previous next
θνητὰ δὲ γένη οὐκ ἦν. In the Timaeus, 42E ff., the creation of men takes place after that of gods. The lower animals in the Timaeus arise from the degeneration of the souls of men in later births, every soul being first born as man: cf. Tim. 41E with 90E ff. Here the lower animals are created simultaneously with man, for θνητὰ γένη is of course not limited to the human race.

2. Χρόνος ἦλθεν εἱμαρμένος γενέσεως. The omission of the article, as well as the whole turn of expression (ἦλθεν αὐτοῖς χρόνος), is somewhat poetic.

3. θεοὶ γῆς ἔνδον: so in Tim. 42E it is the created gods, not the δημιουργός, who make men. There, however, it is not said that human creatures were made within the earth: but compare the γενναῖον ψεῦδος of Rep. III. 414C ἦσαν δὲ (i.e. the citizens of Plato's state) τότε τῇ ἀληθείᾳ ὑπὸ γῆς ἐντὸς πλαττόμενοι. The widespread tradition of autochthonous races among the Greeks no doubt helped to produce such anthropological theories, with which compare Empedocles (ap. Ritter and Preller, Hist. Philos.7 p. 143), οὐλοφυεῖς μὲν πρῶτα τύποι χθονὸς ἐξανέτελλον; Symp. 191C ἐγέννων καὶ ἔτικτον (sc. primitive men) οὐκ εἰς ἀλλήλους ἀλλ᾽ εἰς γῆν ὥσπερ οἱ τέττιγες; and Polit. 272A ἐκ γῆς γὰρ ἀνεβιώσκοντο πάντες. It is to be noticed that Plato regularly uses ἐντός (not ἔνδον) as a preposition: ἔνδον (so used) is the more poetic word.

ἐκ γῆςκεράννυται. Cf. Tim. 42E (of the creation of man) μιμούμενοι (i.e. the created gods) τὸν σφέτερον δημιουργόν, πυρὸς καὶ γῆς ὕδατός τε καὶ ἀέπος ἀρὸ τοῦ κόσμου δανειζόμενοι μόπια ὡς ἀποδοθησόμενα πάλιν εἰς ταὐτὸν τὰ λαμβανόμενα ξυνεκόλλων. For ‘air and water’ is substituted here τῶν ὅσα πυρὶ καὶ γῇ κεράννυται. Fire is the rarest and earth the densest of the four elements: Protagoras' theory is that air and water are produced by mixing these in different proportions, for κεράννυται cannot mean merely that the elements interchange. Cf. the theory attributed by Aristotle to Parmenides: Met. I. 5. 986b. 33 δύο τὰς αἰτίας καὶ δύο τὰς ἀρχὰς πάλιν τίθησι, θερμὸν καὶ ψυχρόν, οἷον πῦρ καὶ γῆν λέγων. It is noteworthy that Plato himself regards all four elements as differentiated, although imperfectly, before the creation of the κόσμος by the δημιουργός: cf. Tim. 53A ff. The chiasmus in γῆς καὶ πυρός followed by πυρὶ καὶ γῇ is part of Protagoras' art.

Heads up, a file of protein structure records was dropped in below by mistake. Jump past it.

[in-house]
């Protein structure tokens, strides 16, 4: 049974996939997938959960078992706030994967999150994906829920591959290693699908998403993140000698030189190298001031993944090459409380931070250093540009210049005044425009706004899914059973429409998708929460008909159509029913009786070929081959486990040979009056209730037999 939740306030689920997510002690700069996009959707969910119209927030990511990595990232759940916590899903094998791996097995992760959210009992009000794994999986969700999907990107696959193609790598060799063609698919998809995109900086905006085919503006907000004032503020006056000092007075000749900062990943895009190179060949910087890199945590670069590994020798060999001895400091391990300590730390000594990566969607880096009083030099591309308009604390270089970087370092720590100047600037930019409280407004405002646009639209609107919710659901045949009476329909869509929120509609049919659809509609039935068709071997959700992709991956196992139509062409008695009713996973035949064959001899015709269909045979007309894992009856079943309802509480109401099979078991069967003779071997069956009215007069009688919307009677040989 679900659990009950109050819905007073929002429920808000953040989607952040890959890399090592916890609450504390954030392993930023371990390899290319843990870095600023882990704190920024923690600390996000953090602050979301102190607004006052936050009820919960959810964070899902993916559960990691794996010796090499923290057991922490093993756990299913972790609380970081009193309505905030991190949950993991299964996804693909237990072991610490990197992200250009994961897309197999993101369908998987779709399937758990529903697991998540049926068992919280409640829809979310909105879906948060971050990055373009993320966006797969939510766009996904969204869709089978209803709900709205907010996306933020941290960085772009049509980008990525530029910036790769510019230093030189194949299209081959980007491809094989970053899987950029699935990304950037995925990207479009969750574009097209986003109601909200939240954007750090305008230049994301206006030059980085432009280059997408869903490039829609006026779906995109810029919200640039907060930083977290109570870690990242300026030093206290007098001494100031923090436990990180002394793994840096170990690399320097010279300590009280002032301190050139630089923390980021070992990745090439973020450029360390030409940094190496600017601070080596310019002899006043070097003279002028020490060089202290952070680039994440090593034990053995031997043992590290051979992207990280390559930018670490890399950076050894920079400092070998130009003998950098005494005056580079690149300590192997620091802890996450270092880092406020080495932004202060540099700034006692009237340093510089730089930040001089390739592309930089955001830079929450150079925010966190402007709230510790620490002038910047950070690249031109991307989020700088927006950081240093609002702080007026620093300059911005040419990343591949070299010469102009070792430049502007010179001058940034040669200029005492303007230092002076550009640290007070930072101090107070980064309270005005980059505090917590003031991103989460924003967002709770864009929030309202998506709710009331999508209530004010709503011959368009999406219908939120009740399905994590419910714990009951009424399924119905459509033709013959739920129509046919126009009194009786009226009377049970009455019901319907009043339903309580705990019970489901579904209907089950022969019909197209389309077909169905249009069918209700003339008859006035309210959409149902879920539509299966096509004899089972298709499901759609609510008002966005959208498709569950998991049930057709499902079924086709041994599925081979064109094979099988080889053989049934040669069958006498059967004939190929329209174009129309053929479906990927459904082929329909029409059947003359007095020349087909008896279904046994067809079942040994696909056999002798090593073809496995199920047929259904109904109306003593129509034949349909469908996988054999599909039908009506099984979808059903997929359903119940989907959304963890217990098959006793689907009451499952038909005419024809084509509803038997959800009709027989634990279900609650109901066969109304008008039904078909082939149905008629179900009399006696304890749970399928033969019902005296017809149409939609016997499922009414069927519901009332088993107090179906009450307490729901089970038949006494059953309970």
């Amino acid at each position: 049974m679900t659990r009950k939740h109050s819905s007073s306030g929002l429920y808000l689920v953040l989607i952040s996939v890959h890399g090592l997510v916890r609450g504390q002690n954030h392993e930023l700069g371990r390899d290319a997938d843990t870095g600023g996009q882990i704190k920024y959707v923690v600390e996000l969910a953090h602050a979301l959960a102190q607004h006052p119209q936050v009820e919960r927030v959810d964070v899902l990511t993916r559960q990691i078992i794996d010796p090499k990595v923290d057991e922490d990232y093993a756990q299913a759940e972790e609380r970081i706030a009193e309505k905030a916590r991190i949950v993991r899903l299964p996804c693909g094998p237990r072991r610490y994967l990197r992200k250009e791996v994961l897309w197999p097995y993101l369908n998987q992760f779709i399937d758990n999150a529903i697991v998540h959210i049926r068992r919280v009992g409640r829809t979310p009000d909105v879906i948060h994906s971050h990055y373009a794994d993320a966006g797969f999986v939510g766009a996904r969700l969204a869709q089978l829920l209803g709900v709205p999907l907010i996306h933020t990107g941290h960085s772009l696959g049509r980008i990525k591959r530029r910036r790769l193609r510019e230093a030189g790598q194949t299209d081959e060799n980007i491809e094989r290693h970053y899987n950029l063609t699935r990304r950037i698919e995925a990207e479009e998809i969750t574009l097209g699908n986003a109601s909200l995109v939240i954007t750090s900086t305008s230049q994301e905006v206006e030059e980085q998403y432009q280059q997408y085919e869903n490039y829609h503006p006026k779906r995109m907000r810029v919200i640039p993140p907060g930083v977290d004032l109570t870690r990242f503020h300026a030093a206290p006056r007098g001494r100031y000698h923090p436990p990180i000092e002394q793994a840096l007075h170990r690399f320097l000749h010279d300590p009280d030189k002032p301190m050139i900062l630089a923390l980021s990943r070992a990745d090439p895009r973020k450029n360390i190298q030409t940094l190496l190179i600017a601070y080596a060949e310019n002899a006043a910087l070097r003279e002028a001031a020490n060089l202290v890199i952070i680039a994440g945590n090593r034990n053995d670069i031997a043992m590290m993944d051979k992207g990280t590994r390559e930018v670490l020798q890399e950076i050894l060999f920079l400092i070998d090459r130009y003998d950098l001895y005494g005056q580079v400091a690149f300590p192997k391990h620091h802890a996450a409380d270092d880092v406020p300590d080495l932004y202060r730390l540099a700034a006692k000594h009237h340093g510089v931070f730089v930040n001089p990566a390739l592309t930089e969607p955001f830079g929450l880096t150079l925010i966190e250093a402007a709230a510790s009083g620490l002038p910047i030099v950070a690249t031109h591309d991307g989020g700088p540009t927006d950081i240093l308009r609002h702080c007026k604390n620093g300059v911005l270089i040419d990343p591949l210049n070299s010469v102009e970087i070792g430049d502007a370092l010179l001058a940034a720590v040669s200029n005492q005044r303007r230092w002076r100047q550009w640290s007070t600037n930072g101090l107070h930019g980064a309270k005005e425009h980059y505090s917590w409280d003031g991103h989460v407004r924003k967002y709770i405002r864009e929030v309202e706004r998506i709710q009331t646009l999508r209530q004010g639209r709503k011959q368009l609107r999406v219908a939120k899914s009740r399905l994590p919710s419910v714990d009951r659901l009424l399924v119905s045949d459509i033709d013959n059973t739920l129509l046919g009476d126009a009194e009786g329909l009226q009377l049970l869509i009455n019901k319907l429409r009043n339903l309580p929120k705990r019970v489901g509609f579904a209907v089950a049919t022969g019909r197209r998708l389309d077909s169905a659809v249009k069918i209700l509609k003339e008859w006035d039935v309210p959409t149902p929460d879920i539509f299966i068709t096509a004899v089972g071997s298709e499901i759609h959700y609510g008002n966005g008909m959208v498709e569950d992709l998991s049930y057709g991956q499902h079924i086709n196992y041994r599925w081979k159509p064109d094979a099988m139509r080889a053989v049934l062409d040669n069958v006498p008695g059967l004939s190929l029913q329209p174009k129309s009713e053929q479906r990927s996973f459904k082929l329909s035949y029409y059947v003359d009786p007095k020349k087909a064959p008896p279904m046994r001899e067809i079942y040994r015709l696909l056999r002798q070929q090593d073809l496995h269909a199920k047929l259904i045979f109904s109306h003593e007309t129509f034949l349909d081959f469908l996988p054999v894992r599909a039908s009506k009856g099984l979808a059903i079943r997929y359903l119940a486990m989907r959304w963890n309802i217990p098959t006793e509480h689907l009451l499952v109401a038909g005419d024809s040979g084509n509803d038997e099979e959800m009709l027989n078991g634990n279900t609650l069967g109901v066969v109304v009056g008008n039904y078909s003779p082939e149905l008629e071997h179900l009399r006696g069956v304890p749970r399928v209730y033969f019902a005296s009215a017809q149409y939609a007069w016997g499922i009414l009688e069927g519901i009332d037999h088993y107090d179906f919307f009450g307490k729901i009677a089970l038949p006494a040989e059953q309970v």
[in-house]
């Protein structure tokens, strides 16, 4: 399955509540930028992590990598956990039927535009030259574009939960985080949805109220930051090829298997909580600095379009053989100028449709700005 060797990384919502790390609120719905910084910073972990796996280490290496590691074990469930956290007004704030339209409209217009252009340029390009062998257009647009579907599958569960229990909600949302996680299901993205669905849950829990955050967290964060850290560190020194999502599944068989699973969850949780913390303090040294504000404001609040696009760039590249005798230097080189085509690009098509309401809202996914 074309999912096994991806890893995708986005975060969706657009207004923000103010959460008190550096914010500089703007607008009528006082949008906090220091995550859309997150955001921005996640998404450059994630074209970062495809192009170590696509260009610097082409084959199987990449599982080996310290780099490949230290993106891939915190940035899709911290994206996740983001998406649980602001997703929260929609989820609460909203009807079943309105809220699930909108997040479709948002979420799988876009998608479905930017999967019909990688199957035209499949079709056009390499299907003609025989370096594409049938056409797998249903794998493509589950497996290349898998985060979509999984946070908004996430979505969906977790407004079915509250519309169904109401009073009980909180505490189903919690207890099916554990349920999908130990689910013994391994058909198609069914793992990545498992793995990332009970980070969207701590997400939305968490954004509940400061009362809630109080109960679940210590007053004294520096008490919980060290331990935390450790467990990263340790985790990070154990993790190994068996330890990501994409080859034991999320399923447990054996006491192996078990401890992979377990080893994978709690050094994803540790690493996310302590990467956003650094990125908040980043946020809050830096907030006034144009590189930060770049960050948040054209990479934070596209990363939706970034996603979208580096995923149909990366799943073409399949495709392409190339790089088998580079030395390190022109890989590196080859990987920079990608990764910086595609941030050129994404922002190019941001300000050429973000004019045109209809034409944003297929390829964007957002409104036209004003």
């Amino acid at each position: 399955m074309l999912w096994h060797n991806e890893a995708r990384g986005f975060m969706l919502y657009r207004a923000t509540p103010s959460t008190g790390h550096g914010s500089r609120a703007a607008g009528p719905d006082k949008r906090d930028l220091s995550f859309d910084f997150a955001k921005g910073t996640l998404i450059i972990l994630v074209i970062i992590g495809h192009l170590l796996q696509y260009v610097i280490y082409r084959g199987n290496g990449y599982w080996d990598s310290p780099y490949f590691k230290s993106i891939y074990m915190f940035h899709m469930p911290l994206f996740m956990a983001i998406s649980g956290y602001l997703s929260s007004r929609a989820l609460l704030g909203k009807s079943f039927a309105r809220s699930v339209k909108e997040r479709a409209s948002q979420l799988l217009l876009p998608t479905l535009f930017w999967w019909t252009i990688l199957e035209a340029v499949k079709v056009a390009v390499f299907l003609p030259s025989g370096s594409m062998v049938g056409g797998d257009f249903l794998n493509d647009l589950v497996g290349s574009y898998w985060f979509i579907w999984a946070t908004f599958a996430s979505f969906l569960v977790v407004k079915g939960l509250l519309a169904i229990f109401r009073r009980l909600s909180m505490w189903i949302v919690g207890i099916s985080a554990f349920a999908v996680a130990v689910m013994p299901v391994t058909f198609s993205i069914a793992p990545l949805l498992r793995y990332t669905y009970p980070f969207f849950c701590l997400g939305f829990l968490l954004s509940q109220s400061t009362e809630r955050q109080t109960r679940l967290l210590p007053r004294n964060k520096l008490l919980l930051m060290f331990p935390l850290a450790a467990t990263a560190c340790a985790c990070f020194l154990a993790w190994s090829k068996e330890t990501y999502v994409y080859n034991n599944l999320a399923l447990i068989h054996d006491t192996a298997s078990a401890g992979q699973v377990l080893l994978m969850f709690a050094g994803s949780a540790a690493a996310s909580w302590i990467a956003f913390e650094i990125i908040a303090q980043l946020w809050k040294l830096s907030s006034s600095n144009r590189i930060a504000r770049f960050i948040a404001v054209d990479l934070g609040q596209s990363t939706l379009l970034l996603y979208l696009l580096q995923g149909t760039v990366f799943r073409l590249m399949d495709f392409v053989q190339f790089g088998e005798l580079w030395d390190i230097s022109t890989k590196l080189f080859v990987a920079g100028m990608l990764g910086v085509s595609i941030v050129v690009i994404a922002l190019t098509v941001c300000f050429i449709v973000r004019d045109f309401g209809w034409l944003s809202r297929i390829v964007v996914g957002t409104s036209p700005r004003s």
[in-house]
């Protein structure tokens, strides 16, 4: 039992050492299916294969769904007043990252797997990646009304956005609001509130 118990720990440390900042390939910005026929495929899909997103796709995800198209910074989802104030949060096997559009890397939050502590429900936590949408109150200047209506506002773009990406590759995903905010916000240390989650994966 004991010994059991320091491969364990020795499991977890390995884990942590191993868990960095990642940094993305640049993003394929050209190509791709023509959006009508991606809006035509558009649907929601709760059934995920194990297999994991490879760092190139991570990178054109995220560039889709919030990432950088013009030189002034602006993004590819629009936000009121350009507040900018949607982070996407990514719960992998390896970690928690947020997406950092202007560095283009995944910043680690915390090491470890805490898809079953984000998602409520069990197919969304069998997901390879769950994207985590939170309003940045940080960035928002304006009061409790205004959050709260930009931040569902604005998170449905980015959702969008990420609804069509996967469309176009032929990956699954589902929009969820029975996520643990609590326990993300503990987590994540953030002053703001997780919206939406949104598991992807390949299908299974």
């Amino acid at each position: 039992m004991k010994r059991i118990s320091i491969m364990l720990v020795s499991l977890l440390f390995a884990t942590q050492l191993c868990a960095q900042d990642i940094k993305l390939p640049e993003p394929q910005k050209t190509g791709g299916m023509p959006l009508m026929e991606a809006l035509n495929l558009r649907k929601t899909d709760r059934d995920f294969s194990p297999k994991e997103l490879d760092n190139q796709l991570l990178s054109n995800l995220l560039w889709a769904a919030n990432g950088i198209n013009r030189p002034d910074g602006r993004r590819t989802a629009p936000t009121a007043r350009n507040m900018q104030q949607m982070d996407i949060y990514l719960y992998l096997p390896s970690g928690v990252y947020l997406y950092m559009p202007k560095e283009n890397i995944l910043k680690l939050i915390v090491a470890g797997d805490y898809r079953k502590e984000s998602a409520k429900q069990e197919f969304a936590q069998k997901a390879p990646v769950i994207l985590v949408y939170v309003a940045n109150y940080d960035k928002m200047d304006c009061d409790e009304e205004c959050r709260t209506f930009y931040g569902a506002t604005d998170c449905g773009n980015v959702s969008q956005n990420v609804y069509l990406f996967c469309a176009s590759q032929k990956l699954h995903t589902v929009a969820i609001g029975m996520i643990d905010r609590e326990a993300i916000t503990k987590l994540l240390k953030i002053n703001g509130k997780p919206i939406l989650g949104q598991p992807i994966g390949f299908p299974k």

5. ἐπειδὴ δ᾽ ἄγειν αὐτὰ πρὸς φῶς ἔμελλον. Cf. Rep. III. 414D ἐπειδὴ δὲ παντελῶς ἐξειργασμένοι ἦσαν καὶ γῆ αὐτοὺς μήτηρ οὖσα ἀνῆκε.

6. Προμηθεῖ καὶ Ἐπιμηθεῖ. In Gorg. 523D Prometheus again appears as the servant of Zeus, commissioned to put a stop to man's foreknowledge of his day of death: in Polit. 274C he is mentioned as the giver of fire to mortals. The Hesiodic and Aeschylean form of the legend, in which Prometheus steals the fire, does not appear in Plato, except at 321D nor is there any hint in his works of the story in Hesiod about the gift of Pandora —the source of human ills—to Epimetheus (Works and Days, 50 ff.), though it is worth noting that Plato like Hesiod makes the creation of woman posterior to that of man (Tim. 42B).

8. παραιτεῖταιαὐτὸς νεῖμαι. The object clause, as usual with verbs like παραιτεῖσθαι (deprecari), depends on the positive part of the verb (here αἰτεῖσθαι): see on Apol. 31B. αὐτός is ‘by himself’, without Prometheus' aid. We follow Cron and Turner in retaining the MSS. νείμαντος δέ μου as against Bekker's δ᾽ ἐμοῦ: the antithesis, as Cron remarks, is between the actions—νείμαντος and ἐπίσκεψαι. The point to be noticed is that Afterthought invites Forethought to exchange offices with him: it is Afterthought whose duty it is to inspect (ἐπισκέψασθαι: cf. Gorg. 526C δὲ Μίνως ἐπισκοπῶν κάθηται).

Creative Commons License
This work is licensed under a Creative Commons Attribution-ShareAlike 3.0 United States License.

An XML version of this text is available for download, with the additional restriction that you offer Perseus any modifications you make. Perseus provides credit for all accepted changes, storing new additions in a versioning system.

hide Display Preferences
Greek Display:
Arabic Display:
View by Default:
Browse Bar: